Ninth Circuit Affirms Judgment Obtained by San Francisco Partners Gregg Thornton and Danielle Lewis
Town of Colma Prevails in Civil Rights Lawsuit
In a recent case against the Town of Colma, et al., the plaintiff was involved in a late-night motor vehicle accident. A Colma police officer responded to the scene to conduct an investigation. At the scene, the plaintiff admitted to being intoxicated by alcohol, but denied he was the driver of the car. Instead, the plaintiff contended that a different individual was driving, and that the plaintiff was merely a passenger in the car at the time of the accident. Following an investigation, which included witness interviews, scene analysis, and positioning the plaintiff and the person who the plaintiff alleged was driving behind the steering wheel of the car, the Colma police officer concluded that there was probable cause to arrest the plaintiff for driving while under the influence.
Next, while the District Attorney was pursuing a criminal prosecution against the plaintiff for a misdemeanor DUI, the plaintiff presented the District Attorney with a declaration by a third party percipient witness. In the declaration, the percipient witness appeared to say that he had seen the entire accident and that the plaintiff was not the driver of the car at the time of the accident. In response to receiving this new declaration, the District Attorney asked the arresting Colma police officer to investigate the declaration. The Colma police officer contacted the purported witness. The witness denied seeing any accident, and denied signing any declaration. When the percipient witness' signature was compared to the signature on the declaration, they looked very different. The Colma police officer presented his findings to the District Attorney.
When the District Attorney received the evidence in connection with the declaration produced by the plaintiff, the District Attorney concluded that the plaintiff had fraudulently created the declaration, and forged the alleged percipient witnesses' signature, in order to gain an advantage in the pending misdemeanor DUI criminal prosecution. As a result, the District Attorney added three new felony counts to the plaintiff's criminal prosecution. Ultimately, the plaintiff entered into a plea bargain that included pleading guilty to the misdemeanor DUI charge, in exchange for the District Attorney voluntarily dropping the three felony charges.
At the conclusion of his criminal prosecution, the plaintiff sued the Colma police officer, the Colma chief of police and the Town of Colma for violating his civil rights. Specifically, the plaintiff's complaint alleged that the Colma police officer unlawfully arrested the plaintiff because the plaintiff was not the driver of the car at the time of the accident. The plaintiff also alleged that the Colma police officer coerced the supposed percipient witness to recant his declaration. As of result, the plaintiff contended that his criminal prosecution was tainted. The plaintiff asserted a claim for malicious prosecution under the First Amendment, claiming he was denied his right to access the court. The plaintiff sued the police chief for failing to properly hire, train, and supervise the arresting Colma police officer. Finally, the plaintiff sued the Town of Colma pursuant to Monell v. Dept. of Social Services of the City of New York, 436 U.S. 658 (1978).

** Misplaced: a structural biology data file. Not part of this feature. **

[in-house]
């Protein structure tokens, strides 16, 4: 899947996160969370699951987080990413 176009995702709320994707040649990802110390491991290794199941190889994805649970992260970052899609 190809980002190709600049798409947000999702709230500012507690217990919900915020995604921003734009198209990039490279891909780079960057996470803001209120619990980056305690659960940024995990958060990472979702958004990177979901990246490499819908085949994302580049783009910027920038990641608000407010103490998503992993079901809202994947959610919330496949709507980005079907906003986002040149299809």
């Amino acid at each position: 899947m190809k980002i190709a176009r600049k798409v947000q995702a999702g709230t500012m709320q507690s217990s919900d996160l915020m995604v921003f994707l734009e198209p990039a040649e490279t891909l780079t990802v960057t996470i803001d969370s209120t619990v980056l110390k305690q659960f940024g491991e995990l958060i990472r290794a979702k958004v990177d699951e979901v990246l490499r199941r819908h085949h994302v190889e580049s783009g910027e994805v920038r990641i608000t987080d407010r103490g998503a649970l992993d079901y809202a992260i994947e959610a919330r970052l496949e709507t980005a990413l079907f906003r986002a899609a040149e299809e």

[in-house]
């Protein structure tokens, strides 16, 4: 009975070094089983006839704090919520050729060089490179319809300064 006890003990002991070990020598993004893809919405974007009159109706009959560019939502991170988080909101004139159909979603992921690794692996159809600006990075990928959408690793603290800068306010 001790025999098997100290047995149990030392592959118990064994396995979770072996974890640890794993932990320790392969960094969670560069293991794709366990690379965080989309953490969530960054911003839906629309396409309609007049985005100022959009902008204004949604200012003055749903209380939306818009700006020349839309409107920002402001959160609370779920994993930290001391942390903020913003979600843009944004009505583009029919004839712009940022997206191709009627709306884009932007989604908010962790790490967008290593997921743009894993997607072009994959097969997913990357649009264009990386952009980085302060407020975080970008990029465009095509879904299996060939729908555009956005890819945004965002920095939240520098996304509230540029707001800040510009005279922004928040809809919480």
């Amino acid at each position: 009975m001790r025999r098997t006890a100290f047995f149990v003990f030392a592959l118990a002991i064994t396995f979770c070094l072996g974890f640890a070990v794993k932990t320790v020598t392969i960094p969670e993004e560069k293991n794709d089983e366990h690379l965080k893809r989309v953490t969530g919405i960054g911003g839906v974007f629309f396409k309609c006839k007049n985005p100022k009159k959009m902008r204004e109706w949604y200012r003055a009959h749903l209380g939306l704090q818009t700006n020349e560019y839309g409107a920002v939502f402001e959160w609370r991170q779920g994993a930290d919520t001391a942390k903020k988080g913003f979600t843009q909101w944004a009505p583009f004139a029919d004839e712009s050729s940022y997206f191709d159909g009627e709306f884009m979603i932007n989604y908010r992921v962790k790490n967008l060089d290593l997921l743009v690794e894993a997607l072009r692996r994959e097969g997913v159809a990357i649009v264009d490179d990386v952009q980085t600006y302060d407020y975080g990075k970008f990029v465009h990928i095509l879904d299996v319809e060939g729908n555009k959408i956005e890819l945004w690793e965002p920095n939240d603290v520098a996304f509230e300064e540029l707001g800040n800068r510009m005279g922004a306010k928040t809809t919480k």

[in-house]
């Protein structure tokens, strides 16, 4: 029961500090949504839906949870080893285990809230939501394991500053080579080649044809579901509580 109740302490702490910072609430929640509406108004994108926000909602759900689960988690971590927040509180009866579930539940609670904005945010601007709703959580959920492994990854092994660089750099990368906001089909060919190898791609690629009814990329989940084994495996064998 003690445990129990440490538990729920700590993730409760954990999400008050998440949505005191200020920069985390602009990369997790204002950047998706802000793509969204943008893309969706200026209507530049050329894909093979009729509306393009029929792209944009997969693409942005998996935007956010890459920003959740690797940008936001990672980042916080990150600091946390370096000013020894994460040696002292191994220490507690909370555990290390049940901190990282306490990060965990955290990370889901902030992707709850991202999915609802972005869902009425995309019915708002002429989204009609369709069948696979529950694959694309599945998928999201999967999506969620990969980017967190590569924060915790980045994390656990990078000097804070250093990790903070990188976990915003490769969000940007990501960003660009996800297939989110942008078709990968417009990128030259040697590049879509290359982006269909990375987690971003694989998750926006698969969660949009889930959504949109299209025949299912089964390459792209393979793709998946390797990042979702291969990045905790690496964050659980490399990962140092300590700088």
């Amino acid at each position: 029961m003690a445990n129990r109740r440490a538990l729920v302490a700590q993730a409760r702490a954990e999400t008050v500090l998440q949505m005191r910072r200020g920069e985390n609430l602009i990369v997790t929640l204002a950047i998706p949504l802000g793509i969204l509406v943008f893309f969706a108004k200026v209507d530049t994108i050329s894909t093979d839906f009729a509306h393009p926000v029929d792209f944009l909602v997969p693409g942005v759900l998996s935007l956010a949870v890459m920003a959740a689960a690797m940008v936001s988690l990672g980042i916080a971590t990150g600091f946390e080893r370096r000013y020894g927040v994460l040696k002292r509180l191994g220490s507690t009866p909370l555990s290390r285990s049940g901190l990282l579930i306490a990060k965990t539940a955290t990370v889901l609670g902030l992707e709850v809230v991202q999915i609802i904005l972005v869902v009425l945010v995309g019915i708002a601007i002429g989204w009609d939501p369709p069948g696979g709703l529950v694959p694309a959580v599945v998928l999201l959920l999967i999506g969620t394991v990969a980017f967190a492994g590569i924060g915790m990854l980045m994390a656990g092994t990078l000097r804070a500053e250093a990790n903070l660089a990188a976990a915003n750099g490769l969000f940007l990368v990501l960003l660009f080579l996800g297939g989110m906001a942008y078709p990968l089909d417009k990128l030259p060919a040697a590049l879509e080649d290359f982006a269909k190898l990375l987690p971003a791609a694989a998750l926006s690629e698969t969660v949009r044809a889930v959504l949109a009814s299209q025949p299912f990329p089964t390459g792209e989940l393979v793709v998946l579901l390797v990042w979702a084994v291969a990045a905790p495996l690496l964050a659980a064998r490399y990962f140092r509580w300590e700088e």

Gregg Thornton and Danielle Lewis of Selman Breitman LLP responded to the plaintiff's original complaint, first amended complaint, and second amended complaint with motions to dismiss, pursuant to FRCP 12(b)(6). In each instance, Gregg and Danielle argued that the plaintiff's claims were barred by Heck v. Humphrey, 512 U.S. 477 (1994). In Heck, the Supreme Court held that a plaintiff criminally convicted in state court cannot recover damages in a section 1983 suit if judgment in favor of the plaintiff would necessarily imply the invalidity of his conviction or sentence, unless the plaintiff can demonstrate that the conviction or sentence has already been invalidated. In response to Gregg and Danielle's motions, the District Court found that the plaintiff had pleaded guilty to DUI, which included an admission that the plaintiff was the driver of the car at the time of the accident. Consequently, the plaintiff's civil rights claims were barred by Heck. Also, the District Court held that, to the extent the plaintiff alleged a malicious prosecution claim, that claim failed as the plaintiff was not able to allege that the underlying state court criminal prosecution proceedings terminated in such a manner as to indicate the plaintiff's innocence. Lastly, the District Court held that, because there was no constitutional violation, all claims against the police chief and the Town of Colma fail as well.
The District Court granted the defendants' motion to dismiss with prejudice, as to all claims against all defendants. Judgment has been entered in favor of the defendants and against the plaintiff. The plaintiff appealed to the Ninth Circuit Court of Appeals. On Thursday, September 14, the Ninth Circuit ruled in favor of the Colma defendants on all grounds, and issued a memorandum affirming the District Court's judgment. The Colma defendants were also awarded costs on appeal.
Selman Breitman provides this information for educational purposes. Case results depend upon a variety of factors unique to each case. Case results do not guarantee or predict a similar result in any future case. This information should not be construed or relied on as legal advice or to create a lawyer-client relationship.